Headlines for Tuesday, December 28, 2004

  • Fillies Vie for Maryland Juvenile Honors

    With the 2004 season winding to a close this weekend, Marylanders will crown champions for both 2-year-old divisions with eight state-bred fillies having been drawn for Thursday's 1 1/16-mile Maryland Juvenile Filly Championship Stakes at Pimilico.

  • Tiznow's Full Brother Tizbud Retired

    Stakes winner Tizbud, a full brother to Horse of the Year Tiznow, has been retired from racing because of a recurring shin injury.

  • Monster Chaser Favorite for Maryland Juvenile

    Linda Gaudet's Monster Chaser tops a field of nine in Friday's $100,000 Maryland Juvenile Championship Stakes for 2-year-olds at Pimlico. Jockey Richard Monterrey, who has been aboard Monster Chaser for his last three starts, will guide the bay gelding from post four.

  • Greatest Game Gaining Strength

    The Greatest Game, an industry program that seeks to expand Thoroughbred ownership by attracting and retaining new owners, introduced 23 new owners from 11 different states into the sport during 2004.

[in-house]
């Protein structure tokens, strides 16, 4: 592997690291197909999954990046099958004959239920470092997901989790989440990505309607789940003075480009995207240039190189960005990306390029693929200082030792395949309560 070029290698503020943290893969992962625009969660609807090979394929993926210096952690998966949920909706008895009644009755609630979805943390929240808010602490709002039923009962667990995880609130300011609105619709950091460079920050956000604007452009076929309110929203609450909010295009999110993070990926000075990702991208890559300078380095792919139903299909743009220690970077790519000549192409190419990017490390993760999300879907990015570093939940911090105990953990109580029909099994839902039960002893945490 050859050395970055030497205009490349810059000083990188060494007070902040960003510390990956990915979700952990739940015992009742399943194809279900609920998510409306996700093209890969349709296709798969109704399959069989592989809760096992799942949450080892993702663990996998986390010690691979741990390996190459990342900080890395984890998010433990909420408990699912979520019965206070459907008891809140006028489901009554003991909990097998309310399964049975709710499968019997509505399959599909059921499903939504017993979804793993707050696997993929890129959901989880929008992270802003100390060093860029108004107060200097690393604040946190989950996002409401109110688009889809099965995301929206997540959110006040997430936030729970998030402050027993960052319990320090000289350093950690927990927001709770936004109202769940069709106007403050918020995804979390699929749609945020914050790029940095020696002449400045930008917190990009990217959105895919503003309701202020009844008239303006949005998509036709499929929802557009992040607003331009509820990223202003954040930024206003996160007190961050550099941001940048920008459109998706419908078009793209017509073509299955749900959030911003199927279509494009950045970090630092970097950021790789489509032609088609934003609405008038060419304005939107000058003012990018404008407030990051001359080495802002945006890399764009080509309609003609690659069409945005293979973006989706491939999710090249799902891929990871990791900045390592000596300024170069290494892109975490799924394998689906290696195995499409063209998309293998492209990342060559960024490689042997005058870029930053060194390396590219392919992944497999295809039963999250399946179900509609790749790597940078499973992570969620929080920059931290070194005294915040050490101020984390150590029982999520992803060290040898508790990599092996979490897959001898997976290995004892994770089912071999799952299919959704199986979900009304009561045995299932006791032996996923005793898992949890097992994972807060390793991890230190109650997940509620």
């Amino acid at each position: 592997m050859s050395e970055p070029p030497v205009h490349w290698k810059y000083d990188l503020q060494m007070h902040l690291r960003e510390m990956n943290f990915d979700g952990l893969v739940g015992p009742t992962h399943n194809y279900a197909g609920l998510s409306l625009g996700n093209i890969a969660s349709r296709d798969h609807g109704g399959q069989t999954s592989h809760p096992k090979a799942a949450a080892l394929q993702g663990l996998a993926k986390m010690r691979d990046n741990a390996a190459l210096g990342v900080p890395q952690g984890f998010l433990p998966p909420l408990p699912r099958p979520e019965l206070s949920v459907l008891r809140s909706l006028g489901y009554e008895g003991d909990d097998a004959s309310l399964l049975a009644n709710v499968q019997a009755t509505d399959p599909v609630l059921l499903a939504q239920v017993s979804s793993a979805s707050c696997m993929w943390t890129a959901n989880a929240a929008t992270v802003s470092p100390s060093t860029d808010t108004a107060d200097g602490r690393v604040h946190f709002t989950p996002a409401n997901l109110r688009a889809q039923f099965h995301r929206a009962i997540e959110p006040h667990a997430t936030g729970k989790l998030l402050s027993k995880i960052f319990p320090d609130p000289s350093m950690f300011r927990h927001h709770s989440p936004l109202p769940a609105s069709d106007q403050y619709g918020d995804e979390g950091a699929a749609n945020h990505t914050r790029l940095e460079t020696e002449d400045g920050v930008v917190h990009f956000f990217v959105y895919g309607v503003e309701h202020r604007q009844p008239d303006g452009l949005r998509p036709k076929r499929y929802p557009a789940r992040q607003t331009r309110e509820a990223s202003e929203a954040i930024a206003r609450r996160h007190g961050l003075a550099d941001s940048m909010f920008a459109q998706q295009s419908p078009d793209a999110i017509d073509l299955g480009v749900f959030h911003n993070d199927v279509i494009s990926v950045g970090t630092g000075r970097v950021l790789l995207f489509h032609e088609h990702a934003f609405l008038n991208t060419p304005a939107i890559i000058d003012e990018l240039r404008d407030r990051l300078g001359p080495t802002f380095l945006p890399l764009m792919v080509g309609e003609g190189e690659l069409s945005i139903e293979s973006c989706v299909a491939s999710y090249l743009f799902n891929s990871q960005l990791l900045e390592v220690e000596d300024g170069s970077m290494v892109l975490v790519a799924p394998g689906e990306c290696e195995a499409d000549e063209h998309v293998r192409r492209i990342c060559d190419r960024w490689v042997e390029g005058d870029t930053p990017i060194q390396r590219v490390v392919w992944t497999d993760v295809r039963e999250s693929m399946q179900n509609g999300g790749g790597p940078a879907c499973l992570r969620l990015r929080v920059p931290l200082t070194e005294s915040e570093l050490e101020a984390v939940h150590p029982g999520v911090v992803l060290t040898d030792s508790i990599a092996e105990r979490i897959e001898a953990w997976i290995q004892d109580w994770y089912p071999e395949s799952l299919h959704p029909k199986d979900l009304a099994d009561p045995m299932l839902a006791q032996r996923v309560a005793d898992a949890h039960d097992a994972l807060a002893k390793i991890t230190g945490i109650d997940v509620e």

• Maryland Million to Increase Purses

    The Maryland Million Day purses will be increased by $300,000 for the 2005 event, making it the richest state sire stakes in the country. In addition to the event day purse hike, an additional $300,000 will fund other racing opportunities next year.

  • Ray Paulick<br>Editor-in-Chief

    Shaking Things Up

    <i>By Ray Paulick</i> -- There was something a bit unsettling about how the California racing industry began a crackdown in February 2004 against the use of "milkshakes"--the loading of bicarbonates through a stomach tube as a performance-enhancing aid in Thoroughbreds.

  • Michael Paulson with Azeri.

    Putting the Legs in Legacy

    <i>By Lenny Shulman</i> -- For the past few years, Michael Paulson has been busy watching a reality show on TV in his Las Vegas home. His tastes don't necessarily run to "Survivor," "American Idol," or the other garbage that passes for entertainment in the 21st century. Paulson's viewing has been taken up by a horse--Azeri--whom he's watched race by race, frame by frame; remote in one hand, stopwatch in the other.